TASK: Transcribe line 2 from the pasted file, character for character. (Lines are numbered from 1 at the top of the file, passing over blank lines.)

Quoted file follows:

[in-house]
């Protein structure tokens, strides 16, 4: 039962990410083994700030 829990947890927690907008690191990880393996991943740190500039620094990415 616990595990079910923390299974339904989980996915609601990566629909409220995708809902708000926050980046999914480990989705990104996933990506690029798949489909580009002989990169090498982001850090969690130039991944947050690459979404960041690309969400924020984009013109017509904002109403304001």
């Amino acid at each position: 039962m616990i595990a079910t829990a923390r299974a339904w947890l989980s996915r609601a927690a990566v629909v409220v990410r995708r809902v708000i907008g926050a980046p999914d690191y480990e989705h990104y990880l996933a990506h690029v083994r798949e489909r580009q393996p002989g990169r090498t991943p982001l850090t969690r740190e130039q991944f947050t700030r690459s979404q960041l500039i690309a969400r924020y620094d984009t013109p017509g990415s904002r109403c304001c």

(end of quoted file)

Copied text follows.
């Protein structure tokens, strides 16, 4: 039962990410083994700030 829990947890927690907008690191990880393996991943740190500039620094990415 616990595990079910923390299974339904989980996915609601990566629909409220995708809902708000926050980046999914480990989705990104996933990506690029798949489909580009002989990169090498982001850090969690130039991944947050690459979404960041690309969400924020984009013109017509904002109403304001």